ASP.NET Core: Concatenating JSON endpoints

Mar 6, 2021 10:00 · 1005 words · 5 minute read aspnetcore stream pipeline httpclient

TLDR; We have redirected an http client response into ASP.NET Core response with the desired structure.

Most commonly faced scenario about API design is you want to serialize a POCO class or a different type of objects to JSON with direct serializer. Then get the serialized value and use it. If you are handling big objects/data/files, then you have to be careful with what you do. Otherwise, it can have devastating impacts on the performance.

Photo by Jeff DeWitt on Unsplash

Assume that you have multiple endpoints which returns JSON results and you are trying to concatenate them into a single structure. In that case, you can read the endpoints and allocate them into memory. Then manipulate them according to your wishes.

Data preparation and tests

Before everything I would like to explain the demo code. So, I have several endpoints from JSONPlaceholder. And, I would like to collect them into a dictionary with their key value. I implemented the base code with async/await parallelism. So, no matter what, we are getting the data without blocking each other. Let’s see the base code.

public Dictionary<int, string> Sources { get; set; } = new Dictionary<int, string>()
    { 0, "albums" },
    { 1, "todos" },
    { 2, "comments" },
    { 3, "photos" },

public async Task<ConcatenateModel<JRaw>> FetchData(Func<string, Task<JRaw>> funcPointer)
    List<Task> tasks = new List<Task>();

    ConcatenateModel<JRaw> result = new ConcatenateModel<JRaw>() { Data = new ConcurrentDictionary<int, JRaw>() };

    async Task Fetch(KeyValuePair<int, string> source)
        var fetchResult = await funcPointer(source.Value);
        result.Data.AddOrUpdate(source.Key, fetchResult, (key, oldValue) => fetchResult);

    foreach (var item in Sources)

    await Task.WhenAll(tasks);

    return result;

The Json.NET is one of the most advanced JSON libraries in .NET world. The library contains a JRaw type that you can use it for already serialized strings.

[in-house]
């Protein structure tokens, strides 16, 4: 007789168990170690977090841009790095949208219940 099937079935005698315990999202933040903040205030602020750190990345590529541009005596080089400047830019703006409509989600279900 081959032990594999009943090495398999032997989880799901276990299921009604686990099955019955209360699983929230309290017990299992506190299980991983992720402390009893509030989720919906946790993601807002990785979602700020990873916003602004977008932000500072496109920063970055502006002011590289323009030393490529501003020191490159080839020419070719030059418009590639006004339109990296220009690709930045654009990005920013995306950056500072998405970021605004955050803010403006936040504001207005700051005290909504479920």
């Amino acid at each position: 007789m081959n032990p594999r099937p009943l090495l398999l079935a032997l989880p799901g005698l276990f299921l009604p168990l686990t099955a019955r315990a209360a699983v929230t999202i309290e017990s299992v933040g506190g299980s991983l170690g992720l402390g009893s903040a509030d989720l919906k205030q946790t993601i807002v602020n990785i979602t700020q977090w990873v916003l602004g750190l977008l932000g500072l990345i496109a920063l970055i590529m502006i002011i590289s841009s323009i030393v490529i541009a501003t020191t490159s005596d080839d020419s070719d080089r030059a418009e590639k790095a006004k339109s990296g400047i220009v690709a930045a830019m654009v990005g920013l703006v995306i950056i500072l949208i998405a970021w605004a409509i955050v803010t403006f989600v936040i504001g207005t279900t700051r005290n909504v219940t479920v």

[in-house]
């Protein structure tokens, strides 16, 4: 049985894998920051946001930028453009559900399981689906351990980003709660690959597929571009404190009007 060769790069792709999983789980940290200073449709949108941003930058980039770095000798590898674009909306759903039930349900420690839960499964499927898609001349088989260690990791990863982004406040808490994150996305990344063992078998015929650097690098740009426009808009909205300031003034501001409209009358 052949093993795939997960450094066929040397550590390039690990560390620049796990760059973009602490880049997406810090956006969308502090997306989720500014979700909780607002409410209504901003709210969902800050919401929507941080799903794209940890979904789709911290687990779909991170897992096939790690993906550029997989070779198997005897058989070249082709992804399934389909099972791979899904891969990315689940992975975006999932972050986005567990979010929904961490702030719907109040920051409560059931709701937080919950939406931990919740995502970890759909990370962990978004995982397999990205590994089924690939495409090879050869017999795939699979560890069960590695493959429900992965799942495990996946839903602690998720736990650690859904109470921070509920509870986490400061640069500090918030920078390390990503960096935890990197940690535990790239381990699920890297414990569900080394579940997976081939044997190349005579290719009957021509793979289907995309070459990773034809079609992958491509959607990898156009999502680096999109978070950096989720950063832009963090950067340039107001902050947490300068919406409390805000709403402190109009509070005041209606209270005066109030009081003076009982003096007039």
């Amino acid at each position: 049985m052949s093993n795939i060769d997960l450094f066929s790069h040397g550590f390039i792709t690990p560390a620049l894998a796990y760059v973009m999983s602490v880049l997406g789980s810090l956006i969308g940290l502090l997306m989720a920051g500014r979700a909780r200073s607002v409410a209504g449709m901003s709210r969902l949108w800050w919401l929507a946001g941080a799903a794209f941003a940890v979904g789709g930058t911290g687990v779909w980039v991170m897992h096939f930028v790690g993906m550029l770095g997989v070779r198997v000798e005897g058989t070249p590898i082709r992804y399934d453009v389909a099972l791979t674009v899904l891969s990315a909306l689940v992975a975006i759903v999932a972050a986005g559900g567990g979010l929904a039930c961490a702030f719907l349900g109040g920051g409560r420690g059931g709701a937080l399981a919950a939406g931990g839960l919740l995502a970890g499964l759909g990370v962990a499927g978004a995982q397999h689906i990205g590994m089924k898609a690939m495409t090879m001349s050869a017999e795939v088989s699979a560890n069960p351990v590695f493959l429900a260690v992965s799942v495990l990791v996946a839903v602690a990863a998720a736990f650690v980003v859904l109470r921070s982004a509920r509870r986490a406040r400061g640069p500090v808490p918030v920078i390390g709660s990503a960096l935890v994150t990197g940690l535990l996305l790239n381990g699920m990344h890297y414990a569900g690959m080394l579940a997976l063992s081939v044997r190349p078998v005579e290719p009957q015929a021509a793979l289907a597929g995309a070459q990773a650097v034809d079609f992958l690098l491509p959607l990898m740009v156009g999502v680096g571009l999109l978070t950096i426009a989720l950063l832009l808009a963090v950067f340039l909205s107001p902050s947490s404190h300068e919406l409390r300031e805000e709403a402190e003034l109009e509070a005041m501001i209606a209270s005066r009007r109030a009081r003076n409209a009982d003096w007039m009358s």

Meaning that, don’t serialize that value, it is already serialized.

funcPointer implementation is making the request and returns a JRaw object. FetchData returns that desired structure.

public async Task<JRaw> GetAsRaw(string route)
    var response = await httpClient.GetAsync(route);
    var stringData = await response.Content.ReadAsStringAsync();

    return new JRaw(stringData);

public async Task<ConcatenateModel<JRaw>> Get()
    return await FetchData(this.GetA  sRaw);

When we call the method, the result is shown below.

Article desired structure

So, we have implemented a reliable solution for the case. The method concatenates multiple JSON results with respect to their keys and returns an object. For such a case, performance matters. The endpoints could return large responses. 

First, I would like to disable server garbage collection (Please see notes at end of the article). Performance test of the action could be prepared with JMeter. So, I have setup a JMeter thread group with 5 users x 200 loop count x random timer.

Requests are completed in 00:03:34 with average 750ms. Aside from the request completion time, CPU and memory usage is also important.

Benchmark 1

Too much GC triggers and memory usage is between 140MB~170MB.

Improving Performance

The GetAsRaw method reads the entire result from the request. Then pass it into the result model. ASP.NET Core handles the rest. The problem here we are reading the whole result then allocate it into memory.